Re: non-acid media

Paul Temple (
Tue, 24 May 94 09:50:51 +0100

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I can't remember if I already passed this on, if so - sorry to bore.

>It is, for me, the age-old question. How to grow mexican pings that like
>non-acid soils. I've got some new P.heterophylla (some of you know this as
>D.alfredae) and P.vallisneriifolia, both which like basic media. Think I'll
>do ok if I try these in a perlite/vermiculite mix?

>I hate the advice about crushed marble chips---that stuff is essentially

Anyone who has P. heterophylla (I kkep forgotting that's the name for
P. alfredae!) knows it is still rare and relatively difficult to grow.
This is because it doesn't seem to enjoy the normal acid mix. So I
decided I had just enough (three plants after 5 years!!!) to experiment.

I had just read (in this conference) a small chat about lime lovers and
was discussing pH >7 and pH meters. This made me rethink what i was doing.

So I mixed up the following: 50% red mountain soil (this is NOT from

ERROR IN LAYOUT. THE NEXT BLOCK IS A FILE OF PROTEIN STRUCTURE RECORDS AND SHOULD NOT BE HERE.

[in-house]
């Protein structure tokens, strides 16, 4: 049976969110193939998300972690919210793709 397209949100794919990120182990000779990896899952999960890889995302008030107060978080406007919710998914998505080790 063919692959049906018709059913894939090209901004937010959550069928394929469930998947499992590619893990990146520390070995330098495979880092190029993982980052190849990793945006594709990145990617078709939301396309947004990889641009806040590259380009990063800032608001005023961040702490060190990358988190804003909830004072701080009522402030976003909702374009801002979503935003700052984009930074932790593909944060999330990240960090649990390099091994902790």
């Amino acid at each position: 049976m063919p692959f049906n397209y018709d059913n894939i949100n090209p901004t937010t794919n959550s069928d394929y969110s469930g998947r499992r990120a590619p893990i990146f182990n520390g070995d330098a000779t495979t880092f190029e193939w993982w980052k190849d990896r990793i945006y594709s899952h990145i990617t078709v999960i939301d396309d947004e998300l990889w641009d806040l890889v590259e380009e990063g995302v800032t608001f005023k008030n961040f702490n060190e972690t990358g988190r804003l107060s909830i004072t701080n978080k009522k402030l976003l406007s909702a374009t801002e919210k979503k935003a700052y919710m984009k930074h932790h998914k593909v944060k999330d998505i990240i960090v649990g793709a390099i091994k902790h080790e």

Red Mountain! It's red soil that I found on the mountains in Wales,
compliments of a mole who diod all the digging for me!). This soil is
about pH 6 - 6.5 according to a meter (but I wouldn't be too convinced
of that as Ping's grow wild in it and UK pings prefer an alkaline mix.)
I added a small amount of garden lime, about a quarter of a teaspoon
per pot. Then I made up the rest with equal parts horticultural sharp
sand and crushed tufa rock. I stood these pots on my clay plant
saucers surrounded by water, to keep them damp, not wet (see my earlier
mail on this).

The results? Up 'til now, my P. heterophylla has had a few leaves (3,
4 or 5) but never looked strong and never as sinuous as when I first
saw the plant (see my photo in Carnivorous Plants, A Wisley Handbook).
Now, I've a luscious plant, VERY strong, over 10 leaves all the time,
just perfect growth.

Now I am NOT going to stick a pH meter into the soil but with powdered
lime in it, it MUST be alkaline.

So, hope this helps. Very interested to hear results of people trying
this out or other variations. I'd also love to see a proper list of
lime loving Ping's.

(and just one aside. CP beginners will generally find that the books
all suggest CPs require an acid mix. As you can see, the above proves
it untrue. MMy talks with Peter Taylor (the authority on Utricularia
before he retired from Kew) revealed he had often found aquatic species
in streams where calcium was being deposited on the stream side and
bottom and sometimes even covering the plant - hardy an acid
environbment!. So be warned - acid isn't always right!).